Tuesday, November 20, 2012

The Animals' Christmas

The title The Animals' Christmas may make you think of a Disney-fied, talking animals version of the biblical Christmas story, but in Elena Pasquali's new book, the title is a bit misleading. There are no talking animals - there isn't even a special emphasis on animals that might have been in the stable with baby Jesus. Instead, this is just a re-telling of the birth of Christ with more animals than usual seen in it's pages.

The book begins with an angel telling Mary she's going to have a baby. Marry giggles and says she's not married yet, so how can she have a baby. She is flustered at the angel's reply. When the conversation is over, a dove flutters in the air.

Next we learn Joseph, her fiance (who is petting a cat), isn't pleased with the news of Mary's pregnancy, but that an angel tells him in a dream to go ahead with the wedding and take care of the baby who "God will make...a king, such as the world has never seen." When he is ordered to Bethlehem by the Roman emperor, he takes Mary with him; they see wild and tame animals running about and end up staying in a stable.

That night, shepherds discuss their day (surrounded by bushes that have glowing eyes). "Then all at once, it seemed as if a spark flew up from the fire and lit the sky." Angels fill the sky, and all those eyes in the bushes come forward and expose themselves as wild animals. The angels announce that God's son is born and the shepherds head toward Bethlehem.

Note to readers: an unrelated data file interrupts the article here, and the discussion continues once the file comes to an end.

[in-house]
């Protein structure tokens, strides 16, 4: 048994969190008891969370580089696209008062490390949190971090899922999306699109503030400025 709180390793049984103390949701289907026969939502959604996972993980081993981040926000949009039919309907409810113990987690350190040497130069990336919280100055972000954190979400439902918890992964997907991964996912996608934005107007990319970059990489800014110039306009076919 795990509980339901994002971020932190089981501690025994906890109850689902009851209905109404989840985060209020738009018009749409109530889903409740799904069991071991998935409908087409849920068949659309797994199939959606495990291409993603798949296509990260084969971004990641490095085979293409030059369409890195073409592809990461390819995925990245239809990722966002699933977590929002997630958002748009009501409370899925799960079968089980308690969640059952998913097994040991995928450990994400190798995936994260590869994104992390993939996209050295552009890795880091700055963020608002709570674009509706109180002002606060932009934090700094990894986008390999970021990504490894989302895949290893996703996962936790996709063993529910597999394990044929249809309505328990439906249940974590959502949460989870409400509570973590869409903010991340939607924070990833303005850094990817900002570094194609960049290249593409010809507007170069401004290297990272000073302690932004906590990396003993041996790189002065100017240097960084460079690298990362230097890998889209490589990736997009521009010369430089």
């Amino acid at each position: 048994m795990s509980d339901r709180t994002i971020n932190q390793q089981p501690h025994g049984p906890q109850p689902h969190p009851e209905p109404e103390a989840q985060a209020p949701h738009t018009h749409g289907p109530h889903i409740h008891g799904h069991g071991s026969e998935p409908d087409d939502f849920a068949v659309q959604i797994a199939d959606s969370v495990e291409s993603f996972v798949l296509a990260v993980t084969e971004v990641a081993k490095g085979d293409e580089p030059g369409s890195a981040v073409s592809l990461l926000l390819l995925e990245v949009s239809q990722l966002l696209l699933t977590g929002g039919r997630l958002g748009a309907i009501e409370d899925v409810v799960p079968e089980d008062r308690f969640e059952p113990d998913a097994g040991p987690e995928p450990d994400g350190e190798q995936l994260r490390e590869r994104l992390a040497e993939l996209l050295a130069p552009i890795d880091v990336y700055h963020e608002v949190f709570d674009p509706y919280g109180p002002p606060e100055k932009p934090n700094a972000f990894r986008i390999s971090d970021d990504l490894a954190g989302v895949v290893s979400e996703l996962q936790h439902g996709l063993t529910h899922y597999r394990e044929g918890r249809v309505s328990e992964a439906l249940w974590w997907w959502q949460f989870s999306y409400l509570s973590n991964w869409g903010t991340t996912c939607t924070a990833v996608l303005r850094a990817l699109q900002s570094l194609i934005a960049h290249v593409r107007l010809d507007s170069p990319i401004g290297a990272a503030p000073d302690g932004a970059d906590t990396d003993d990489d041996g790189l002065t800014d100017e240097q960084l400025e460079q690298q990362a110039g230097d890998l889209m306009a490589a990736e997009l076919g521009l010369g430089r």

Now we see three men leaving Herod's castle. Talking amongst themselves as they mount their camels, they say Herod isn't pleased with news of a new king. They travel to Bethlehem as a lion roars in the night. The wise men are surprised to find the starlight leads them to a little barn, but they enter anyway, and offer Jesus their gifts.
"Mary and Joseph, shepherds and wise men: they all believed that the baby born in Bethlehem was a king, such as the world had never seen. he was the one who would establish a peaceable kingdom, where animals both wild and tame would live together."

The last page of the book quotes Isaiah 11, which predicts the peace the Christ will bring, even among animals. Throughout, Giuliano Ferri's illustrations are pleasing, though usually in dark, evening-like hues.

What I Like: Overall, I like this re-telling of the biblical Christmas story. Pasquali does a nice job of adding just a little to what the Bible says by way of speech, making the story fresh and appealing.

What I Dislike: Unfortunately, the author brings the wise men to the stable where Jesus is born, instead of to his toddler home. (See Matthew 2:11.)

Overall Rating: If you can overlook this error, I think you'll find the book Very Good.

Age Appeal: 4 to 8.

Publishing Info: Lion; 2012; ISBN: 978-0745963341; hardback, 32 pgs., $14.99.

Buy Now at Amazon for $12.89
OR buy at Christianbook.com for $11.99


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